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Calif. police union exec. charged with attempting to illegally import opioids

Joanne Marian Segovia was arrested in an ongoing investigation into a network that was shipping controlled substances to the Bay Area from abroad


Photo/Liz O. Baylen via MCT

By Jason Green
Bay Area News Group

SAN JOSE, Calif. — The long-time front office manager for the San Jose Police Officers Association allegedly used her work computer to order controlled substances from abroad, including an analog version of fentanyl, and distributed the drugs from her office, according to a federal criminal complaint.

Joanne Marian Segovia, executive director of the SJPOA since 2003, is charged with attempting to unlawfully import valeryl fentanyl. If convicted, she faces up to 20 years in prison.

Filed in U.S. District Court on Monday, the 13-page complaint contends that Segovia, 64, was arrested as part of an ongoing Homeland Security investigation into a network that was shipping controlled substances to the Bay Area from abroad.

At least 61 packages were delivered to Segovia’s home in San Jose between October 2015 and January 2023, according to the complaint. Manifests for the packages – which were sent from countries including India, China and Canada – reportedly listed their contents as “wedding party favors,” “shirts tops,” “gift makeup,” “chocolate and sweets,” “food supplement,” “health product” and “supplement.”

The complaint contends that authorities opened five of the packages between July 2019 and January 2023 and found that they actually contained thousands of dollars’ worth of controlled substances, including the synthetic opioids tramadol and tapentadol.

Segovia allegedly used her work computer and office to order and distribute the drugs, according to the complaint. In one case, she was told by a supplier to send a package to a person in North Carolina, after which she sent the supplier a photo of the shipment being made using the police union’s UPS account, the complaint contends.

Segovia is also accused of using WhatsApp to plan the shipping and receiving of the substances. Between January 2020 and March 2023, she exchanged hundreds of messages with someone using a phone with an India country code; the messages discussed shipping and payment details and contained photos of tablets, shipping labels, packaging, receipts and payment confirmation, according to the complaint.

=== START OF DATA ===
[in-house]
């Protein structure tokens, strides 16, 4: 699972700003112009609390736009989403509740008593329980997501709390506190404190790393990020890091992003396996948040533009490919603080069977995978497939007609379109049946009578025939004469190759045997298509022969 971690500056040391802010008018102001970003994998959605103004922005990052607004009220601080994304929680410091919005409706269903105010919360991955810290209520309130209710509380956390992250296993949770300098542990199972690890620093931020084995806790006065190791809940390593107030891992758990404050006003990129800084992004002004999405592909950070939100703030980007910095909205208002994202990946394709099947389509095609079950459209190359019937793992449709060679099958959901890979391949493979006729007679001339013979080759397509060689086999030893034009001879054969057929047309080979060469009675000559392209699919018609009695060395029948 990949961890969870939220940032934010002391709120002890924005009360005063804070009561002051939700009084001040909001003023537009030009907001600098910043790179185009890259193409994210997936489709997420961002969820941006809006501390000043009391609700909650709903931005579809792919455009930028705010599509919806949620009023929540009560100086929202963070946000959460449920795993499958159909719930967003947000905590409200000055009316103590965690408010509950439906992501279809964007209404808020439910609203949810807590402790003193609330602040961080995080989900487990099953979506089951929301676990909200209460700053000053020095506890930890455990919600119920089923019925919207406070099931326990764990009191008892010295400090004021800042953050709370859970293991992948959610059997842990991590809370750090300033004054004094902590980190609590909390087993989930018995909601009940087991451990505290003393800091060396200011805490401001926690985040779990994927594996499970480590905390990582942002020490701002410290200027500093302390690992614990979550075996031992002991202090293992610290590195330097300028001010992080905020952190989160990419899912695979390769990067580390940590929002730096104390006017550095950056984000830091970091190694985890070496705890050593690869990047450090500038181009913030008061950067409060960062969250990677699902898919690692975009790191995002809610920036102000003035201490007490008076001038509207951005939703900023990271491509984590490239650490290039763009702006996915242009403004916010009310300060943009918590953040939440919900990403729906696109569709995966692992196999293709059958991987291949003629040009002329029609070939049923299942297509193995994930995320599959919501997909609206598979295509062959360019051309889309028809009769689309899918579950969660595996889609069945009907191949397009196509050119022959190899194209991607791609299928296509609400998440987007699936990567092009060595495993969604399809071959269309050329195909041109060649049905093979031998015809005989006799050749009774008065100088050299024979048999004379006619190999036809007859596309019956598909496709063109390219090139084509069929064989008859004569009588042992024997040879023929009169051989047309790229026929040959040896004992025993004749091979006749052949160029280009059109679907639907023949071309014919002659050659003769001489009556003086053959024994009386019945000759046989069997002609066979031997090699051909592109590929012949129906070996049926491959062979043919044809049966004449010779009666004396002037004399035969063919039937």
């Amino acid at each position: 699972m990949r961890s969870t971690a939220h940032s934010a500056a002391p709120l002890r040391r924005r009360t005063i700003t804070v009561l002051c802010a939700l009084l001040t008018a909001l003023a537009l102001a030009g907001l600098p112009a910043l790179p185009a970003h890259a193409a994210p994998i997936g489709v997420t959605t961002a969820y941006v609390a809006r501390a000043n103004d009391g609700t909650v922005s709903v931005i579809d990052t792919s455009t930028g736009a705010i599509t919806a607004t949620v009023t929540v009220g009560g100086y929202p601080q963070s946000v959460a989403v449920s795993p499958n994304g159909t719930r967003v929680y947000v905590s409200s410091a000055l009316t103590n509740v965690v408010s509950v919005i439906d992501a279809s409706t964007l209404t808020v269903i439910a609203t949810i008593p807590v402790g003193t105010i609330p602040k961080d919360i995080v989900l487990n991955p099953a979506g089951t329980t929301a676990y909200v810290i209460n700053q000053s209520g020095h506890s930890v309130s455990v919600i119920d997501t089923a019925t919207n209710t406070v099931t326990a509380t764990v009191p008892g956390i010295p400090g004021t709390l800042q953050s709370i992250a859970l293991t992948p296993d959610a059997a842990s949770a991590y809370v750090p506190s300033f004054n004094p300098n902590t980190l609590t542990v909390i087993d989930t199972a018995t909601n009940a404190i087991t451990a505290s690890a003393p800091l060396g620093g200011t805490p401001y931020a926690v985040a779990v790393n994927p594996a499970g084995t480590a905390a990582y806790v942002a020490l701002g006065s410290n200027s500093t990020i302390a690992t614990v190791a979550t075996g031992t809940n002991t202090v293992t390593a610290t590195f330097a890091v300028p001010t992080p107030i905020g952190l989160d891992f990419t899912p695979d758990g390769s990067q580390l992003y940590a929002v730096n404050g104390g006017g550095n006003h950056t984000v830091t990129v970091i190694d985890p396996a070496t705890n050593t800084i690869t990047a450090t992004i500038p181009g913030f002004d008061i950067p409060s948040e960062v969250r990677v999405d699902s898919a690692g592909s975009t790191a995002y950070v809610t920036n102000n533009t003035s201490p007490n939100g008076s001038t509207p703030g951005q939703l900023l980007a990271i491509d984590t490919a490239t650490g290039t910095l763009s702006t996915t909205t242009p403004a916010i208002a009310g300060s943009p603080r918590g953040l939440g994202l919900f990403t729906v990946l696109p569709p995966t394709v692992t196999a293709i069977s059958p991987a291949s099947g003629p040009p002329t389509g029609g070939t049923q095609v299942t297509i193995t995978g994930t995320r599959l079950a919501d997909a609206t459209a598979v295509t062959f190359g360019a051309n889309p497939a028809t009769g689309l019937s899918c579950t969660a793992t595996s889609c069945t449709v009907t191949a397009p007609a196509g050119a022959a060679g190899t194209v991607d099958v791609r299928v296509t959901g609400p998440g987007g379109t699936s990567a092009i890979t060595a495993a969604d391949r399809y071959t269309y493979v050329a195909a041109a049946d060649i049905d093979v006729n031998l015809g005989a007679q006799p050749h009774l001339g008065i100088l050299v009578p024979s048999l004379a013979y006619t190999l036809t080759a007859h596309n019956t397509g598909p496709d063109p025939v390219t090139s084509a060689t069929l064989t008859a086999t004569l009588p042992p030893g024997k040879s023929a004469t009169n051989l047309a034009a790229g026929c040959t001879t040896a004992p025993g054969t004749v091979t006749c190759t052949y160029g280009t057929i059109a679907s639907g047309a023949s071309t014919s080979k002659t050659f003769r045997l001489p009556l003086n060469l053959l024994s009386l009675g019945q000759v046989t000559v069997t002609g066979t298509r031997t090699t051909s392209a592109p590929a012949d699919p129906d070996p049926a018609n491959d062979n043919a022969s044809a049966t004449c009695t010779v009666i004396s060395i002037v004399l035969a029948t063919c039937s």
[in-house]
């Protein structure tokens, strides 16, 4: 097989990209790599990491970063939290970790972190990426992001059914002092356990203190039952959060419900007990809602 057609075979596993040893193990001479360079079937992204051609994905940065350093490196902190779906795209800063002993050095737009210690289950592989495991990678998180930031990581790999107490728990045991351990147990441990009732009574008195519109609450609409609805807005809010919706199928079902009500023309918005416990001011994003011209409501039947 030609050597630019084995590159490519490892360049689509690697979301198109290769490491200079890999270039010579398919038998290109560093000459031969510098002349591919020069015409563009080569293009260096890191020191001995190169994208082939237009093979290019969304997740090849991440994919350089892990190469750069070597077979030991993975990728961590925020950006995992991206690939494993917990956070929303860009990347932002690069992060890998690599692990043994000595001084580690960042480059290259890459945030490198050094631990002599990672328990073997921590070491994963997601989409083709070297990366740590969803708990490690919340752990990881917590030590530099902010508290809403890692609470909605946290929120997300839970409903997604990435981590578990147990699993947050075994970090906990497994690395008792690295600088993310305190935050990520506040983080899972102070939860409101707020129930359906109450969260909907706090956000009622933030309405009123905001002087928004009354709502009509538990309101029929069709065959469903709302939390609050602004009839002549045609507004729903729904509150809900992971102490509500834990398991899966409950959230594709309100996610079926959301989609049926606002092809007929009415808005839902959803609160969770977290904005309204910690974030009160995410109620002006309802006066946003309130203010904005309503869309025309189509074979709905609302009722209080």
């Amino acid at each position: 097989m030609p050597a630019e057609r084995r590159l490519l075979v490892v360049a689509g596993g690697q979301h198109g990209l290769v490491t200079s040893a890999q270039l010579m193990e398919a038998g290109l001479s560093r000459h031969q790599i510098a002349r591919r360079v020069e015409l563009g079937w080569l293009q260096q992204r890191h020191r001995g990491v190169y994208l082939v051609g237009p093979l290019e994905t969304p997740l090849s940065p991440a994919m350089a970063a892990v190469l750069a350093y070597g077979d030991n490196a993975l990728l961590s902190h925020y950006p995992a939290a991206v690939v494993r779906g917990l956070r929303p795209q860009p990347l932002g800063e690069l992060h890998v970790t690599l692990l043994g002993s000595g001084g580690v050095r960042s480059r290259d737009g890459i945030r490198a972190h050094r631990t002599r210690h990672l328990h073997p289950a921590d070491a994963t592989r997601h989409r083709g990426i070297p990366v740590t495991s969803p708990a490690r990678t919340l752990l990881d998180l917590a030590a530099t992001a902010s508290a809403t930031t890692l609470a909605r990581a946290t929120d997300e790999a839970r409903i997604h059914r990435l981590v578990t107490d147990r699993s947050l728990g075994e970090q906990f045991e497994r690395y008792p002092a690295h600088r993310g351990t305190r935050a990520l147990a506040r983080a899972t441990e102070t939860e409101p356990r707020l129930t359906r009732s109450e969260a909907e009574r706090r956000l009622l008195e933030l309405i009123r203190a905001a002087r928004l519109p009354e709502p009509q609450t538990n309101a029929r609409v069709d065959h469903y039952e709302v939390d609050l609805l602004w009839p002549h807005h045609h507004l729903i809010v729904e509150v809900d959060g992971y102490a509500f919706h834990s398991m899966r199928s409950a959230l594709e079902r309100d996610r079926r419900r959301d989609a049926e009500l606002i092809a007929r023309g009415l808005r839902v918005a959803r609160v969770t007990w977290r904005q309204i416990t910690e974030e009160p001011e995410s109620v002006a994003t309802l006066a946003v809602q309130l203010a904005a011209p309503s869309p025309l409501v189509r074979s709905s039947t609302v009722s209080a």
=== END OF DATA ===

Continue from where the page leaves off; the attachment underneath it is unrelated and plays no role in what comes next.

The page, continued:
In one message sent on May 2, 2022, Segovia reportedly wrote, “im so sorry, im on a business trip because we had 2 officers that got shot! I should be home tomorrow night so ill get them shipped as soon as I can.”

Homeland Security agents interviewed Segovia in February, but she continued to order controlled substances, the complaint contends. On March 13, authorities seized a package addressed to her that contained .9 grams of valeryl fentanyl – it had been shipped from China and its contents were labeled as “clock,” according to the complaint.

A search warrant was served at Segovia’s home and the SJPOA office on March 24. The complaint contends that 283 tapentadol pills were seized at the latter location.

Union spokesperson Tom Saggau said the union learned last week that one of its civilian employees was under investigation for distribution of a controlled substance. The union, he added, immediately placed Segovia on leave and cut off all access to the SJPOA.

“No one at the POA is involved or had prior knowledge of the alleged acts,” Saggau said. “The Board of Directors is saddened and disappointed at hearing this news and we have pledged to provide our full support to the investigative authorities.”

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